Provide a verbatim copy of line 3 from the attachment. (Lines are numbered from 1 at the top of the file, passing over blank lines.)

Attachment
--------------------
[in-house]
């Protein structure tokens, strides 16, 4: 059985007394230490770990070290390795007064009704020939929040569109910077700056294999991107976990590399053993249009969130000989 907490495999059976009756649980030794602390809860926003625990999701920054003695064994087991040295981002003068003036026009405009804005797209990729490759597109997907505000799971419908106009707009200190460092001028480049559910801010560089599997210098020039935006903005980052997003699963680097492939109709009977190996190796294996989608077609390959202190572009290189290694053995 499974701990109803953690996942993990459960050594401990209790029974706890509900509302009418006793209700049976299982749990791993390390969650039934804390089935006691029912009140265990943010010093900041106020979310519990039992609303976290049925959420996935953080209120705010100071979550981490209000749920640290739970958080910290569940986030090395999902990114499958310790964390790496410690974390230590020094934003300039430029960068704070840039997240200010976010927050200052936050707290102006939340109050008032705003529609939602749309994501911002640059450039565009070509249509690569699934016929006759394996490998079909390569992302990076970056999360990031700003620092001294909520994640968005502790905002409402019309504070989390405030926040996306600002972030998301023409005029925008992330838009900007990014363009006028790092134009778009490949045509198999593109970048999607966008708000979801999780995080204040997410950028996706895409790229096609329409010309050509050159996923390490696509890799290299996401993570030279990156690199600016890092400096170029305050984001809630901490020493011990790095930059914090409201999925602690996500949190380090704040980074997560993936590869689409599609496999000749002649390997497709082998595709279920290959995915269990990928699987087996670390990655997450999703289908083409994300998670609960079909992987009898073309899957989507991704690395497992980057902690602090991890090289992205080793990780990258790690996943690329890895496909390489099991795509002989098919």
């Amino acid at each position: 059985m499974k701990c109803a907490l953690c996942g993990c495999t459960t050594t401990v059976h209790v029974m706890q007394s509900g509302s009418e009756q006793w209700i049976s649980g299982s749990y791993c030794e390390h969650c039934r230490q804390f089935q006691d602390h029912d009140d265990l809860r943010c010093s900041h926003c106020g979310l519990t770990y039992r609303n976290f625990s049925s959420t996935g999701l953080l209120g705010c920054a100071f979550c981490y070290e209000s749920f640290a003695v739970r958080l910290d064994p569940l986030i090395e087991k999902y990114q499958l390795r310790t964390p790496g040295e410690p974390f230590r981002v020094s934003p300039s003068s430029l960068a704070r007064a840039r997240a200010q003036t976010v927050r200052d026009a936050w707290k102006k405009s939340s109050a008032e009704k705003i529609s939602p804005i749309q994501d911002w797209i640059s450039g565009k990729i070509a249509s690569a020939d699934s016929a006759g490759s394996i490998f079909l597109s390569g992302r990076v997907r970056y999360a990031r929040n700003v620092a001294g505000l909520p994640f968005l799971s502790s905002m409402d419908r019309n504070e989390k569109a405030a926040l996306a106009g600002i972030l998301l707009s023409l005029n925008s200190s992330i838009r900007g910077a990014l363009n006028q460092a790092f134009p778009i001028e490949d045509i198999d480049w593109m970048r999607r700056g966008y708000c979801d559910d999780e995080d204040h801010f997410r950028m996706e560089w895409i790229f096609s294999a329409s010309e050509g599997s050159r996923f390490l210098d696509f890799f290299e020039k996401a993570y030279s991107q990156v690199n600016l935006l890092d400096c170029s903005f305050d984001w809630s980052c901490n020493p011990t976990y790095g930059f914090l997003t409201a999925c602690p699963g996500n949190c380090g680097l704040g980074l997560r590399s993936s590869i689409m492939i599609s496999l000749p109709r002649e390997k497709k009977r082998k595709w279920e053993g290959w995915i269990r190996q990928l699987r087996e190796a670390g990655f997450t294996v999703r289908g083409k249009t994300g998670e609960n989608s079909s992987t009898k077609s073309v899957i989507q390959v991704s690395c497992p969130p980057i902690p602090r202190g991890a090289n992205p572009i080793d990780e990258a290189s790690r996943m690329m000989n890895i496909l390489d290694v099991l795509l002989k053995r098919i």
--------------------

């Amino acid at each position: 059985m499974k701990c109803a907490l953690c996942g993990c495999t459960t050594t401990v059976h209790v029974m706890q007394s509900g509302s009418e009756q006793w209700i049976s649980g299982s749990y791993c030794e390390h969650c039934r230490q804390f089935q006691d602390h029912d009140d265990l809860r943010c010093s900041h926003c106020g979310l519990t770990y039992r609303n976290f625990s049925s959420t996935g999701l953080l209120g705010c920054a100071f979550c981490y070290e209000s749920f640290a003695v739970r958080l910290d064994p569940l986030i090395e087991k999902y990114q499958l390795r310790t964390p790496g040295e410690p974390f230590r981002v020094s934003p300039s003068s430029l960068a704070r007064a840039r997240a200010q003036t976010v927050r200052d026009a936050w707290k102006k405009s939340s109050a008032e009704k705003i529609s939602p804005i749309q994501d911002w797209i640059s450039g565009k990729i070509a249509s690569a020939d699934s016929a006759g490759s394996i490998f079909l597109s390569g992302r990076v997907r970056y999360a990031r929040n700003v620092a001294g505000l909520p994640f968005l799971s502790s905002m409402d419908r019309n504070e989390k569109a405030a926040l996306a106009g600002i972030l998301l707009s023409l005029n925008s200190s992330i838009r900007g910077a990014l363009n006028q460092a790092f134009p778009i001028e490949d045509i198999d480049w593109m970048r999607r700056g966008y708000c979801d559910d999780e995080d204040h801010f997410r950028m996706e560089w895409i790229f096609s294999a329409s010309e050509g599997s050159r996923f390490l210098d696509f890799f290299e020039k996401a993570y030279s991107q990156v690199n600016l935006l890092d400096c170029s903005f305050d984001w809630s980052c901490n020493p011990t976990y790095g930059f914090l997003t409201a999925c602690p699963g996500n949190c380090g680097l704040g980074l997560r590399s993936s590869i689409m492939i599609s496999l000749p109709r002649e390997k497709k009977r082998k595709w279920e053993g290959w995915i269990r190996q990928l699987r087996e190796a670390g990655f997450t294996v999703r289908g083409k249009t994300g998670e609960n989608s079909s992987t009898k077609s073309v899957i989507q390959v991704s690395c497992p969130p980057i902690p602090r202190g991890a090289n992205p572009i080793d990780e990258a290189s790690r996943m690329m000989n890895i496909l390489d290694v099991l795509l002989k053995r098919i």